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Illinois Statewide Death Records Index Pre-1916
 
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About Illinois Death Index Records, 1869-1915

Information Available in this Collection

The Illinois Death Index Records cover a large number of records between 1869 and 1915 and contain over 1.1 million deaths. The records typically include the following information:

  • Name
  • Date of Death
  • Date of Birth (Approx)
  • Gender
  • Volume
  • Page Number
  • Certificate Number
  • City
  • County

Please note the original data does not always provide full information and there are fewer records in the earlier years.

This database is an invaluable tool for those researching family history death records in the state of Illinois.

 

How to obtain Illinois Vital Record (birth, marriage, death, records)

The sources for this index include original county clerks' death records, such as death registers and licenses. For each death, the index includes the name of the decedent, the date of the death, the name of the county where the death occurred, the place of death within the county, when possible; the age and sex of the decedent and a citation to the original record—volume and page number for death registers or certificate number for death certificates.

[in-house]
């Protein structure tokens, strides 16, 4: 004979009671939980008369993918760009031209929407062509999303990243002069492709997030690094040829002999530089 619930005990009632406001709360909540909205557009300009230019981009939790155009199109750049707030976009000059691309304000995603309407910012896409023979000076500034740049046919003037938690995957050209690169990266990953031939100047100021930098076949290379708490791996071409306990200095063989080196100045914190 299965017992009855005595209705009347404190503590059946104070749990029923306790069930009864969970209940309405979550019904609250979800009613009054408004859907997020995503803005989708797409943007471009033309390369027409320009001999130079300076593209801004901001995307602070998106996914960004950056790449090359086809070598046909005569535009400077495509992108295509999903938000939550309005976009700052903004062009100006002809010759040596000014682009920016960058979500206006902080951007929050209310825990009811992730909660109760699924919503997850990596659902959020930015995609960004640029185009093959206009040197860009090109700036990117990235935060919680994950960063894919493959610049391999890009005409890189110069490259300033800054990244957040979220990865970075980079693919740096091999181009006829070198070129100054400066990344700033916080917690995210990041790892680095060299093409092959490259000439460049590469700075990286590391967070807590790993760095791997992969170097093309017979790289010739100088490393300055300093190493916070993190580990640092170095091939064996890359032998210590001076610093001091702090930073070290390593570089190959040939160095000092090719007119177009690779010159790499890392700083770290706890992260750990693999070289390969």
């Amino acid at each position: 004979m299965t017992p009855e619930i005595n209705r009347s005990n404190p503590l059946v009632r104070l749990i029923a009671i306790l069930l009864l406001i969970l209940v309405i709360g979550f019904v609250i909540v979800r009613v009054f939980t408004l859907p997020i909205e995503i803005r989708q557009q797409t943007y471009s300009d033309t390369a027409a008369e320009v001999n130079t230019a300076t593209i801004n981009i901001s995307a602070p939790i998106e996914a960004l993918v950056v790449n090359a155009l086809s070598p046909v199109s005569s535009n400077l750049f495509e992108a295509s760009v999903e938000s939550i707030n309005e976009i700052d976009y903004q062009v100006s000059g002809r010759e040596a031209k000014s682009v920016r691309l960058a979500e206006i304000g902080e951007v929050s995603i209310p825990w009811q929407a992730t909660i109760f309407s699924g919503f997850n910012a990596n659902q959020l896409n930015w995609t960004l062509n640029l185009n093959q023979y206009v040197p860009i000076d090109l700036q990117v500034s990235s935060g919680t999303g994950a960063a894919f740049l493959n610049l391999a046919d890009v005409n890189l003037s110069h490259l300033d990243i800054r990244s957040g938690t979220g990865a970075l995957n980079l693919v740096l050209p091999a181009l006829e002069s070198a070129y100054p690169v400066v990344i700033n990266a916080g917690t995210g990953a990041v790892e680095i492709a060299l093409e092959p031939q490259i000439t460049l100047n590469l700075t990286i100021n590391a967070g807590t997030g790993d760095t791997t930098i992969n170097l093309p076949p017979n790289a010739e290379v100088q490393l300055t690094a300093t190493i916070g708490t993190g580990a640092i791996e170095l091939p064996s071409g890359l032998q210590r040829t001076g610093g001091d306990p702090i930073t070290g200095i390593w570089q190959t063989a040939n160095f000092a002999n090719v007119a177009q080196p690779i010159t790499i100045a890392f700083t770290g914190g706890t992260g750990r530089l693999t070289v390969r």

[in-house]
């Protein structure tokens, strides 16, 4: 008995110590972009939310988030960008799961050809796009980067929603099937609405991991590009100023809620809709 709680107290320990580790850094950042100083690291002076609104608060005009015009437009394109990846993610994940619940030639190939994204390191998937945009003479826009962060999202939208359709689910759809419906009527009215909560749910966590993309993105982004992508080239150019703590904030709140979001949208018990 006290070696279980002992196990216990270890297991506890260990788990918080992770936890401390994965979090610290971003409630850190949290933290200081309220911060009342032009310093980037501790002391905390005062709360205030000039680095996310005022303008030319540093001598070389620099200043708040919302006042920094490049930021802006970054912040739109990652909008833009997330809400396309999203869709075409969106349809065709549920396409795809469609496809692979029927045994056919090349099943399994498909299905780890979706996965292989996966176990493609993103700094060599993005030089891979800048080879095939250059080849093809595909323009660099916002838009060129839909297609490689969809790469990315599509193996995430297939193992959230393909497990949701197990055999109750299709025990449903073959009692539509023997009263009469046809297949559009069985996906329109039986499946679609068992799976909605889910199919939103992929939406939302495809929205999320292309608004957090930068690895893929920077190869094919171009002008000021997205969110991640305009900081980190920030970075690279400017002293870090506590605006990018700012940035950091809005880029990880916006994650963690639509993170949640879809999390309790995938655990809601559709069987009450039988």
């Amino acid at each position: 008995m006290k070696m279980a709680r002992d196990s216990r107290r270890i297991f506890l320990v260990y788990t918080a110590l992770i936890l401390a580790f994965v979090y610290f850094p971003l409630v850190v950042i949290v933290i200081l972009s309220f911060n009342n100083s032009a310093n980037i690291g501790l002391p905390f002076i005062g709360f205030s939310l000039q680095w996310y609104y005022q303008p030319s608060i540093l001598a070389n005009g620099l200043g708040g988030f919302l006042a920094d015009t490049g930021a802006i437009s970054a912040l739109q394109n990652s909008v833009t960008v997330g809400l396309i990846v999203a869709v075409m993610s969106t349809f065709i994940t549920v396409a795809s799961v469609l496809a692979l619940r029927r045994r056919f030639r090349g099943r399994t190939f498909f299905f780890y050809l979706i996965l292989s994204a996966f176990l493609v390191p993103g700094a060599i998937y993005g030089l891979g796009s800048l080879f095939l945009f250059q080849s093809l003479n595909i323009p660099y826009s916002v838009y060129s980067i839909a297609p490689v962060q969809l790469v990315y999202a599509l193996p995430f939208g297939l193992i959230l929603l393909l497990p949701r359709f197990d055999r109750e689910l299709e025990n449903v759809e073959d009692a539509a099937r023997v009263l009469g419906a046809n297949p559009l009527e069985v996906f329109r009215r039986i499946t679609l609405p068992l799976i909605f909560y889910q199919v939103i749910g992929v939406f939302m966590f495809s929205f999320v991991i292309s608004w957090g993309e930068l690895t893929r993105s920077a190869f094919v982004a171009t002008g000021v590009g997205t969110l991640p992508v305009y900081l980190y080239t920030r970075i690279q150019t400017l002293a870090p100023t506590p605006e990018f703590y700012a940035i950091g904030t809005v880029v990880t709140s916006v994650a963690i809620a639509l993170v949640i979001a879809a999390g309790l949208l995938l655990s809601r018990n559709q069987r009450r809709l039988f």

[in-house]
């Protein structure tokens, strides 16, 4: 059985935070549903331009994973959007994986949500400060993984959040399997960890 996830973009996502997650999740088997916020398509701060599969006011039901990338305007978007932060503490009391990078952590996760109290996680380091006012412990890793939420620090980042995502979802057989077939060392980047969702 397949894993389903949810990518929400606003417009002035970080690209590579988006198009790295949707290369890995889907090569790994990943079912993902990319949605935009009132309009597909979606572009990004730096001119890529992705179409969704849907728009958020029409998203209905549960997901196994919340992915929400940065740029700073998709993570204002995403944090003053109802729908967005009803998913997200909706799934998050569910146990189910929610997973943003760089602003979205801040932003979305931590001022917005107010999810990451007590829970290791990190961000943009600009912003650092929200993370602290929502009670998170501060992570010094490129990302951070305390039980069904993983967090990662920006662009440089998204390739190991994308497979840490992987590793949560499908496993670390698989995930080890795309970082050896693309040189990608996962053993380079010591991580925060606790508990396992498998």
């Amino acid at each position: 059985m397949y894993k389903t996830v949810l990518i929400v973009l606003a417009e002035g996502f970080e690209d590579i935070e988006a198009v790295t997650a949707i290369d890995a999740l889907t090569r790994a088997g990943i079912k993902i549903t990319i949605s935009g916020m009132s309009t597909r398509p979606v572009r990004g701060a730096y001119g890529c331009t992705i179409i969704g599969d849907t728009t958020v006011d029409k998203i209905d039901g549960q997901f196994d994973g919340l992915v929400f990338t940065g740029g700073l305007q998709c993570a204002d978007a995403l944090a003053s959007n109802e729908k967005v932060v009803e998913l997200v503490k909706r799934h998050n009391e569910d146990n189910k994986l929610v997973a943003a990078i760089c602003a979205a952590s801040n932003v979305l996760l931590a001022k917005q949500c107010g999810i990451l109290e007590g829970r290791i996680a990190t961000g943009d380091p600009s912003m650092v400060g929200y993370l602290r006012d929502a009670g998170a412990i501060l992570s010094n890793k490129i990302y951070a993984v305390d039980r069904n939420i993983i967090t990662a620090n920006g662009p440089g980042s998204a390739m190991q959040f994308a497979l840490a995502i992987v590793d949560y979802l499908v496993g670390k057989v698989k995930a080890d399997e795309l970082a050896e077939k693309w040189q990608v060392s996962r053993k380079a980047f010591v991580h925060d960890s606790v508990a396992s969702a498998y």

Recordation of Deaths in Illinois

The first legislation in Illinois regarding recordation of births and deaths was enacted in 1819 at the second session of the First General Assembly. [Laws of Illinois 1819, p. 233) This law established medical societies to which all physicians were required to belong and made it the duty of every physician to keep a record of births, deaths and diseases occurring within the vicinity of his practice. This record was to be transmitted to his medical society whereupon the record was to be published in the newspapers. This law required no public records of births or deaths to be kept.

In 1843, legislation was passed that provided that a parent could appear before the clerk of the county commissioners' court and make an affidavit as to the birth of a child, and the eldest next of kin of a deceased person could similarly appear to make an affidavit as to death. [Laws of Illinois 1842–43, pp. 210–212] Because this law made recordation voluntary rather than mandatory, virtually no birth and death records existed in Illinois prior to 1877 except in a few scattered counties where the records were very fragmentary.